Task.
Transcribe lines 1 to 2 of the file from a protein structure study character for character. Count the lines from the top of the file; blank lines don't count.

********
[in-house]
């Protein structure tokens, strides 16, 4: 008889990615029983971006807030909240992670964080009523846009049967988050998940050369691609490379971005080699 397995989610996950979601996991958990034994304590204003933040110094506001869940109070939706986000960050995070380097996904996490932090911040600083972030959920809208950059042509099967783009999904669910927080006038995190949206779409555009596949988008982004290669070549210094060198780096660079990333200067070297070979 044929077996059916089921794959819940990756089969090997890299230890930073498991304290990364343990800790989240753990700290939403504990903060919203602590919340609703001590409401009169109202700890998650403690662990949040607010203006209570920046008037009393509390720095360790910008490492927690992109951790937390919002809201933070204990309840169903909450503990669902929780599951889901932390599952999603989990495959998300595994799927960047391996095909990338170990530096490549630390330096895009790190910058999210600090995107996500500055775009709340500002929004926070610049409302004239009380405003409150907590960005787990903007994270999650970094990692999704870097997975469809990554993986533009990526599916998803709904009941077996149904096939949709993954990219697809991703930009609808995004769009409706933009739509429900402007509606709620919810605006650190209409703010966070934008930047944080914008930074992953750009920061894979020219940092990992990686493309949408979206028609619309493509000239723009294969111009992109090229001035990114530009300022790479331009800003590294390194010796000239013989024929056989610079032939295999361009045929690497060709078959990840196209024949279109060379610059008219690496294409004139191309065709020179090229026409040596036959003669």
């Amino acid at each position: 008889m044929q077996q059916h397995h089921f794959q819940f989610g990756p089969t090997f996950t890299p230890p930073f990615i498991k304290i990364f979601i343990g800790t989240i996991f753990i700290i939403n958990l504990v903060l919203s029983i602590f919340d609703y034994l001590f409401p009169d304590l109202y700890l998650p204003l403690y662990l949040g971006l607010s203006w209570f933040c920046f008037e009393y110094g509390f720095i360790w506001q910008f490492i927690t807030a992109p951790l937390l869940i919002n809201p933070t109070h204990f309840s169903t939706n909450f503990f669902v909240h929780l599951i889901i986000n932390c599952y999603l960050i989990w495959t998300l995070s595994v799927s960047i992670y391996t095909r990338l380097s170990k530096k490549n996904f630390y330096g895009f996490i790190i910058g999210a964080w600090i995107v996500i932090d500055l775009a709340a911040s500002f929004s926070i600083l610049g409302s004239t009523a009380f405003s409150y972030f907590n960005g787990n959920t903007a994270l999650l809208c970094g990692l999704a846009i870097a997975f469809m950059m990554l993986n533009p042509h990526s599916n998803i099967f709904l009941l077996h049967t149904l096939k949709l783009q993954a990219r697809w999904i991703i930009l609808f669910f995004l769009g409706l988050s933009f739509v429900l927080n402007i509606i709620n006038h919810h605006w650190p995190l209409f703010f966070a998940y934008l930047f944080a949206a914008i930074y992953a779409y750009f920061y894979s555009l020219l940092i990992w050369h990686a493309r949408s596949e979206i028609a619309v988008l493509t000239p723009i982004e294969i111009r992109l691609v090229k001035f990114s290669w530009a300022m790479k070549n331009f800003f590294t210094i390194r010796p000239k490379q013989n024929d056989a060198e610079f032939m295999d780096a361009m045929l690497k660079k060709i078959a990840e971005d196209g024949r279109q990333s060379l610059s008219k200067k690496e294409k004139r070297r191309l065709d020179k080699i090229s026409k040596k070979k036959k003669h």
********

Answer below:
[in-house]
């Protein structure tokens, strides 16, 4: 008889990615029983971006807030909240992670964080009523846009049967988050998940050369691609490379971005080699 397995989610996950979601996991958990034994304590204003933040110094506001869940109070939706986000960050995070380097996904996490932090911040600083972030959920809208950059042509099967783009999904669910927080006038995190949206779409555009596949988008982004290669070549210094060198780096660079990333200067070297070979 044929077996059916089921794959819940990756089969090997890299230890930073498991304290990364343990800790989240753990700290939403504990903060919203602590919340609703001590409401009169109202700890998650403690662990949040607010203006209570920046008037009393509390720095360790910008490492927690992109951790937390919002809201933070204990309840169903909450503990669902929780599951889901932390599952999603989990495959998300595994799927960047391996095909990338170990530096490549630390330096895009790190910058999210600090995107996500500055775009709340500002929004926070610049409302004239009380405003409150907590960005787990903007994270999650970094990692999704870097997975469809990554993986533009990526599916998803709904009941077996149904096939949709993954990219697809991703930009609808995004769009409706933009739509429900402007509606709620919810605006650190209409703010966070934008930047944080914008930074992953750009920061894979020219940092990992990686493309949408979206028609619309493509000239723009294969111009992109090229001035990114530009300022790479331009800003590294390194010796000239013989024929056989610079032939295999361009045929690497060709078959990840196209024949279109060379610059008219690496294409004139191309065709020179090229026409040596036959003669």